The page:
The narrative earned Mr. Sassau acceptance to St. John’s University in New York. There was one problem: None of it was true. “I was just a small piece in a whole fathom of lies,” Mr. Sassau said. I read this statement in in the New York Times when a colleague sent it to me and I… Continue reading What Does Airing The Louisiana Landry School’s Dirty Laundry Mean For The Rest Of Us?
Fifteen years ago when I began my journey as an education advocate, I was in it for myself. More specifically, for my son Jonah, who has multiple disabilities stemming from a genetic mutation called Fragile X Syndrome. I saw my quest as securing a high-quality seat for my boy in a school that would provide… Continue reading The Dead Canary: The Problems Within NYC’s Special Education System Signify Global Dysfunction
Last year’s post on NYC’s Top 10 Elementary Schools By Test Scores: What Makes Them Special – And How You Can Get In proved such a reader favorite, we’ve updated it! Because many schools make a return appearance, we’ve expanded our list to the top 25, and added details about how some of them get… Continue reading NYC’s Top 25 Elementary Schools for 2018 & How You Can Get In!
New York City has over 400 starkly segregated high schools. Mayor Bill de Blasio is obsessed with eight of them. Well, technically only three. Because these three of the city’s Specialized High Schools —Stuyvesant, Bronx Science, and Brooklyn Tech (all majority Asian, with many of those students classified as Free and Reduced Lunch (FRL) recipients)… Continue reading Low Hanging Fruit (And the Horrifying Truths They Obscure): NYC’s High-School Diversity Initiative
When I work with families looking to find the best school for their child, one of the first things I offer them is, “tell me what you believe, and I’ll send you a study that confirms it.” I’m not joking. The education space is full of experts and studies, all proclaiming to know what’s best… Continue reading Relax, The Experts Know What’s Best For Your Child. They Just Don’t Agree On What It Is. Or How To Get It.
On June 19th, author Nora Raleigh-Baskin paid a visit to my students and me at our school to discuss her life and her book, Ruby on the Outside. If you read my blog posts regularly, you know that I am very transparent with my students and many of them know that my husband is incarcerated. Through… Continue reading The Power of School Author Visits for Our Students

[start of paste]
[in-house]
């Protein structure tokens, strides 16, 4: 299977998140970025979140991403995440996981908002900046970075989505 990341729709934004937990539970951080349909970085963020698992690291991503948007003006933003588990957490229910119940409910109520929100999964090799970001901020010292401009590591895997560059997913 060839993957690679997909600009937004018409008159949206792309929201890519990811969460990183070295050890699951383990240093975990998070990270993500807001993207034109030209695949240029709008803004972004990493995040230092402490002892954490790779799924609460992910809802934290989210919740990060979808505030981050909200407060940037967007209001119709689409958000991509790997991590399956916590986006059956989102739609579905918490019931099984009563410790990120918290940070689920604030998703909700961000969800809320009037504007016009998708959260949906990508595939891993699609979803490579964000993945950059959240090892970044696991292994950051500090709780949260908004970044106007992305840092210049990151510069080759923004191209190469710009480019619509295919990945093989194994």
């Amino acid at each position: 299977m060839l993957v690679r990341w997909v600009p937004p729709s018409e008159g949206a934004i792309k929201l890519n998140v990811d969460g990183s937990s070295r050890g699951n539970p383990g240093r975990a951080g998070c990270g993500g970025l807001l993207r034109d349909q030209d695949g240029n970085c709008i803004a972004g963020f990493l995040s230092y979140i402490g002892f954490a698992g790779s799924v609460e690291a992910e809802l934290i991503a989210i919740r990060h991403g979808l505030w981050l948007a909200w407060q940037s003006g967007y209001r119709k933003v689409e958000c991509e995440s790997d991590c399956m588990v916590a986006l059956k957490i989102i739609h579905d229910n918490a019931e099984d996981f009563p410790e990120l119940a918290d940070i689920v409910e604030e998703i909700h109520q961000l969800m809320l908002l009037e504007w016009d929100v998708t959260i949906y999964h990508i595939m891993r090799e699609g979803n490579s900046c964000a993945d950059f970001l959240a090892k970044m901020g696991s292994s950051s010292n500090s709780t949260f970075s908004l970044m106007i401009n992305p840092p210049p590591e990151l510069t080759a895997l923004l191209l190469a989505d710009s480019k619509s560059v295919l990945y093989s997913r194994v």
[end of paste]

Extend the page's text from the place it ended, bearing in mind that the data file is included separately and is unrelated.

It’s been a hell of a week. On Saturday, June 2, 2018, NYC Mayor Bill de Blasio penned an op-ed, asserting that Our Specialized Schools Have a Diversity Problem. Let’s Fix It. On Sunday, June 3, he announced two initiatives to do so. He vowed to expand the Discovery Program so that 20 percent of… Continue reading What To Expect When You’re Expecting a New SHSAT Plan (Part #1): The Mayor’s Hidden Agenda
Lane Wright is Director of Policy Analysis at Education Post. He is focused on telling stories that help families understand how their schools are doing, how to make them better, and how policy plays a role. He’s a former journalist and former press secretary to Florida’s governor. Every state uses standardized tests to find out… Continue reading Why Do We Need Standardized Tests?
Assemblywoman Latrice Walker worked the group of energetic children gathered Thursday in the Brownsville Branch of the Brooklyn Public Library like a master teacher. “Every time you hear a name, I want you to clap twice,” Walker told the students ranging from kindergartners to second graders as she read the book “Stevie,” by John Steptoe.… Continue reading No Sliding For These Brownsville Students This Summer!
Zero-Sum Game: A situation in game theory in which one person’s gain is equivalent to another’s loss, so the net change in wealth or benefit is zero. (Definition: Investopedia) Admissions, a play by Joshua Harmon, ends its run at the Lincoln Center Theater this Sunday, May 6. Admissions stars Jessica Hecht (Susan, wife of Carol,… Continue reading Is Education a Zero Sum Game?